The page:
Hall’s harmonic sense is another element that spotlights his uniqueness. Many guitarists have since adopted his distinctive use of major and minor seconds, but “pre-Hall,” these intervals were more often associated with pianists, whose fingers could access them more easily.
“I got to hear [pianist] Bill Evans a lot before I worked with him,” say Hall. “Bob Brookmeyer, Jimmy Giuffre, and I worked opposite Miles Davis’ group—with Julian Adderley, John Coltrane, Paul Chambers, Philly Joe Jones, and Bill Evans—at the Café Bohemia in New York for eight weeks. I loved Bill’s touch, and his chord voicings. For example, he did ‘Spring Is Here’ on a record with bassist Scott LaFaro and drummer Paul Motian. Now, the first chord is supposed to be an Ab, but Bill plays an E7#9, and LaFaro plays a low E. The song lyric is poignantly sad—the person who is singing has lost something—and Bill’s choice of harmony sets the perfect mood.”
Hall was influenced by the generation before him, and he has obviously informed younger generations, but his willingness to be taught by his students reflects the spirit of adventure and openness that allowed the septuagenarian to come to guitar effects late in life.
“It is full circle,” he says. “Now, I find myself learning from the younger guys, who have taught me not to be afraid to go a little further out than I usually do. For instance, I resisted all that effects stuff for years, and then Bob Brookmeyer wrote a piece for orchestra that had me using a couple of stompboxes— I forget which ones, although, after that, I played around with a Boss Chorus, and I used a Digitech Whammy on the Sonny Rollins standard, ‘St. Thomas.’ So after fooling around with the pedals, I realized that they put my brain in a different orbit, and it was actually helpful—different things would come out.”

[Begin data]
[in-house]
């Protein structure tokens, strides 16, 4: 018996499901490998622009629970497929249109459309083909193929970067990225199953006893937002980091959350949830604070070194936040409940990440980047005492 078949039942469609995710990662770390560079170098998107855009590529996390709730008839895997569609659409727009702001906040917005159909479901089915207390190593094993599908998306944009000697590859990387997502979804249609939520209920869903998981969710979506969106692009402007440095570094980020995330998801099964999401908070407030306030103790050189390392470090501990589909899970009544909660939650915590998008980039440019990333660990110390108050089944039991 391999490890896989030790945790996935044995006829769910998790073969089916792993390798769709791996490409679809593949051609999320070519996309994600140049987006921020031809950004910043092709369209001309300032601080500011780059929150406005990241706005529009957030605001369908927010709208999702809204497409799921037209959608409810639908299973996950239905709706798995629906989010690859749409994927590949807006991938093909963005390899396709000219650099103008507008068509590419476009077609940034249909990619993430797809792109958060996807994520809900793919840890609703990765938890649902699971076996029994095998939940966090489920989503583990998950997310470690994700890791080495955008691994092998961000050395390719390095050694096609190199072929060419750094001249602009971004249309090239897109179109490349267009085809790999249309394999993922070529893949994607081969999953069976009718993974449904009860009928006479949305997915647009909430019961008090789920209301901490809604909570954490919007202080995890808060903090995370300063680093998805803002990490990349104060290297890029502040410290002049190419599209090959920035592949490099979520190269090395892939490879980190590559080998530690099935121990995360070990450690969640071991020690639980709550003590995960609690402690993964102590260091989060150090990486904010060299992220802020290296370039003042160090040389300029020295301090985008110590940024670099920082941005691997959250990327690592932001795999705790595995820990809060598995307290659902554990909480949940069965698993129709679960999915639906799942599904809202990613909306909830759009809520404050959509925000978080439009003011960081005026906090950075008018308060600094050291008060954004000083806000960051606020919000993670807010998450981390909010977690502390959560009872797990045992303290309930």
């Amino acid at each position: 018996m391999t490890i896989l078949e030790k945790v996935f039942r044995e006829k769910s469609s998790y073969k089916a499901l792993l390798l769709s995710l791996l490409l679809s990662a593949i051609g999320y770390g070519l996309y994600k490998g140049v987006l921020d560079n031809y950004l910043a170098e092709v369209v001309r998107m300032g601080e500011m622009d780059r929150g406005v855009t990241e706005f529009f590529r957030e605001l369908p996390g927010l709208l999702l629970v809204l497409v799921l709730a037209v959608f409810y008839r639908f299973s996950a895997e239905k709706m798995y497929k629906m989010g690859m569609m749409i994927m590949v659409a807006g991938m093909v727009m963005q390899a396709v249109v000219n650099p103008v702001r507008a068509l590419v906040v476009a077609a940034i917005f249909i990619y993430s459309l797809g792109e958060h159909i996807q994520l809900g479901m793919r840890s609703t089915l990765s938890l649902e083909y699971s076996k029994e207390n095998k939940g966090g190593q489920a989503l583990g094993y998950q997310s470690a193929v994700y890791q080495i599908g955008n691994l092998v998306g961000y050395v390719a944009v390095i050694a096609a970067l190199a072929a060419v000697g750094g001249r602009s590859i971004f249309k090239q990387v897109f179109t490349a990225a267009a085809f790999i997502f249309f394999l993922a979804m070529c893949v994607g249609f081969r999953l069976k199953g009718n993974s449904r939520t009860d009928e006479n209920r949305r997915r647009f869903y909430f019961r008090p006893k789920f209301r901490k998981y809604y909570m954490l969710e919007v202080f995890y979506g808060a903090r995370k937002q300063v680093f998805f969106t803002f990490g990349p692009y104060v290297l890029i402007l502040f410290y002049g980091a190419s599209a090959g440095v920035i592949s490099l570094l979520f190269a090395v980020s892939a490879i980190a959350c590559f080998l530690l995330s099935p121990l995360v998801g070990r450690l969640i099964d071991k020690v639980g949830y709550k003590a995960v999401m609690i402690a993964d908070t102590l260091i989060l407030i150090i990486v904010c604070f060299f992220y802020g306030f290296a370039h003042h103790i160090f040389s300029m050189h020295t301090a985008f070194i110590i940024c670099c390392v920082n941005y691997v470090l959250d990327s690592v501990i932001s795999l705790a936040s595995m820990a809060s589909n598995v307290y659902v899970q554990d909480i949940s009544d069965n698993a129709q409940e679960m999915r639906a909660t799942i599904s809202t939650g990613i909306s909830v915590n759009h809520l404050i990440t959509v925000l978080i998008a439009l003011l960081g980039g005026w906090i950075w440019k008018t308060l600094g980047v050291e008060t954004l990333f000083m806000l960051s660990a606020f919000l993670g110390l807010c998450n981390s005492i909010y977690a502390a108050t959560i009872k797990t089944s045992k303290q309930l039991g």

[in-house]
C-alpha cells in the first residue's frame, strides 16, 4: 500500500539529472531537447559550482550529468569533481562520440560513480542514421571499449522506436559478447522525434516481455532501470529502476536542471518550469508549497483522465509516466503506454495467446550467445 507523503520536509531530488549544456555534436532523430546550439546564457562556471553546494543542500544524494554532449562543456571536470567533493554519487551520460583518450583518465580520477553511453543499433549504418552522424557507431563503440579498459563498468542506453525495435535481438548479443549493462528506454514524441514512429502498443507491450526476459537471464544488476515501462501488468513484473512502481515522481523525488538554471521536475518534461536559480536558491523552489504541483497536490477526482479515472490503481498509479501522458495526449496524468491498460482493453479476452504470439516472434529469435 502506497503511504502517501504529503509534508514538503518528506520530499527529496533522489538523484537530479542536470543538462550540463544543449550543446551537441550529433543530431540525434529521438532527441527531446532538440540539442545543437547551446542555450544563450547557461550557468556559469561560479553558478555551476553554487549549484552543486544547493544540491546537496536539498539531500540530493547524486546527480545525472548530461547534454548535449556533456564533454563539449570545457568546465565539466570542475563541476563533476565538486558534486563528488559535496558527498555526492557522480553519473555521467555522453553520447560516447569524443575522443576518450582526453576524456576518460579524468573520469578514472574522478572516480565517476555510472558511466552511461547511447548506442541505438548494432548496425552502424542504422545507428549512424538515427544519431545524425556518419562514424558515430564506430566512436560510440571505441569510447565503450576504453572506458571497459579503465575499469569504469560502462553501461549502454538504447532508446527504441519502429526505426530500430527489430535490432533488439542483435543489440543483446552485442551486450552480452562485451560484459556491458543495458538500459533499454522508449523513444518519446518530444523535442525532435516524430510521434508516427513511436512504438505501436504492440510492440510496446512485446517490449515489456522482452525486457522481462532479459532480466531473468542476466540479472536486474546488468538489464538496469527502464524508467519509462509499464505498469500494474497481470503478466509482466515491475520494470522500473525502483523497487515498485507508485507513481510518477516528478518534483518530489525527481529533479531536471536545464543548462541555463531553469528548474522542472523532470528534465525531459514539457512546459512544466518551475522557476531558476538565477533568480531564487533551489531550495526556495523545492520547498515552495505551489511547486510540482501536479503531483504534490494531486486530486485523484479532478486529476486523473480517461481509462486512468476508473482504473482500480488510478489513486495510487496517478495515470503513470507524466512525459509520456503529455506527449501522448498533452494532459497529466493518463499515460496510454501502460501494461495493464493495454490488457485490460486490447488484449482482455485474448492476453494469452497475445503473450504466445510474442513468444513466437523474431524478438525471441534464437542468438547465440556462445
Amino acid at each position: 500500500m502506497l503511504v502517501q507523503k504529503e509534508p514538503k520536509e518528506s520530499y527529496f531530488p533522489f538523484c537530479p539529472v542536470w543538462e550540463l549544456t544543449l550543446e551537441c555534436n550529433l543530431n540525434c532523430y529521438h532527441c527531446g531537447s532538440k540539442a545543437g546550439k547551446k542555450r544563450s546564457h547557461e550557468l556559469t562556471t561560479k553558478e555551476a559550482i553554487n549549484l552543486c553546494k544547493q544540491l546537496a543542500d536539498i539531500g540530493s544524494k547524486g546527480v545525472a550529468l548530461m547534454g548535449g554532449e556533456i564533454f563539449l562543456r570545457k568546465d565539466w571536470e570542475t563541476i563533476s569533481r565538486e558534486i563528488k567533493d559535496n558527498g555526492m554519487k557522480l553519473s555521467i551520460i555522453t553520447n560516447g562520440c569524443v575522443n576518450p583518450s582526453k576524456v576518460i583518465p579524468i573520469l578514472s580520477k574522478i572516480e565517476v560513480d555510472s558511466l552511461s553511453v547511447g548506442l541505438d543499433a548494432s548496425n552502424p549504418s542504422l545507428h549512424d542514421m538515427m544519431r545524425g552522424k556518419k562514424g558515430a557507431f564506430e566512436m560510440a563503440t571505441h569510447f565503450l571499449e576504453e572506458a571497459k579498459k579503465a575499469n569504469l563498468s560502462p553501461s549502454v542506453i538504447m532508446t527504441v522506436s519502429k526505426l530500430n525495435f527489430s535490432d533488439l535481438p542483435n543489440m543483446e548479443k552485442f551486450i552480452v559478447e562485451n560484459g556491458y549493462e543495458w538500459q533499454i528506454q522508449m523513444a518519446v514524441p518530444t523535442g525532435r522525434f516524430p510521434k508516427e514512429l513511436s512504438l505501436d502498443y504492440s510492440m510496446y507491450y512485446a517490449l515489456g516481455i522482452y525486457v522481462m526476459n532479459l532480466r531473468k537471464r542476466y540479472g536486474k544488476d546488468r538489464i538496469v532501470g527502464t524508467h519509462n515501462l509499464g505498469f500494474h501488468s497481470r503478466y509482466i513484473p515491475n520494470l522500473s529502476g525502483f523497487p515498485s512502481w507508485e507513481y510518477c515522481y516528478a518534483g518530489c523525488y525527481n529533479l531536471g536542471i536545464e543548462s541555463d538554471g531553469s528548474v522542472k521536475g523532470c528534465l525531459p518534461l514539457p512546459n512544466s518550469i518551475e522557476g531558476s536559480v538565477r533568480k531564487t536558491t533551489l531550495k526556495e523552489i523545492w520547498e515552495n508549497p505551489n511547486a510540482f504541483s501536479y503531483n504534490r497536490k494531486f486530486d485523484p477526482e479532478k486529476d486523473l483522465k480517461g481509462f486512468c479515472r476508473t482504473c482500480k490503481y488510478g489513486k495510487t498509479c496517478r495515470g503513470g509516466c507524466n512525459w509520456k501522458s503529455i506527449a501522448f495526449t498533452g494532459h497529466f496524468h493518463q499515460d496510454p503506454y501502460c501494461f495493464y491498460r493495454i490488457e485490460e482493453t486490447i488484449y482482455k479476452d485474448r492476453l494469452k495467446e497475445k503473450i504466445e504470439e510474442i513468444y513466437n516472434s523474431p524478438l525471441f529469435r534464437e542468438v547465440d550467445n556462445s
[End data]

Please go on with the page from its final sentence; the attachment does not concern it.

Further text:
Hall’s current amp is a Polytone Mini-Brute II.
“For years, I had a Gibson GA50 tube amp that I loved,” he says, “but every time I had to get on an airplane, I took all the tubes out and packed them. It just got too dicey to schlep that amp around. Now, I don’t take an amp with me at all. My manager just requests a Mini-Brute. I actually use an amplifier to play softer, because I feel that I can get a beautiful sound out of the guitar, and still project with an amplifier. I don’t have to hit the strings hard.”
While most guitarists are serial monogamists when it comes to picks, Hall keeps a harem.
“I have three different thicknesses of D’Aquisto picks—heavy, medium, and light,” he explains. “Generally, I will use a medium for playing melodies, because it gets a nice, round sound. I’ll use a thin pick if I’m going to play a calypso, or some kind of zany rhythmic thing. I use the heavy one for ballads. I imagine it must be the same for drummers who decide whether to use sticks or brushes. There’s a tonal effect, of course, but you also play a bit differently, depending on what you use. For me, it’s also that I have a low boredom threshold—I like to try different things.”
After years of using D’Aquisto guitars, Hall now employs his signature model Sadowsky.
“I used to take my D’Aquistos to Roger Sadowsky to have them adjusted, so he knows how I like a guitar to sound and feel,” says Hall. “So, Roger tried to make my signature guitar look and feel like a D’Aquisto, and he has done a beautiful job.”
If any guitarist deserves a signature instrument, it is Hall—a player who embodies all the best elements present in jazz: harmonic and melodic sophistication, deep listening, unerring time, and a respect for the past, while heading fearlessly into the future.
“When I seek to inspire myself or my students, I remember a quote from John Lewis, the pianist for the Modern Jazz Quartet,” says Hall. “Lewis said, ‘Music is your reward. You don’t get anything richer than that. It adds something priceless to your life that nobody else can take from you.’”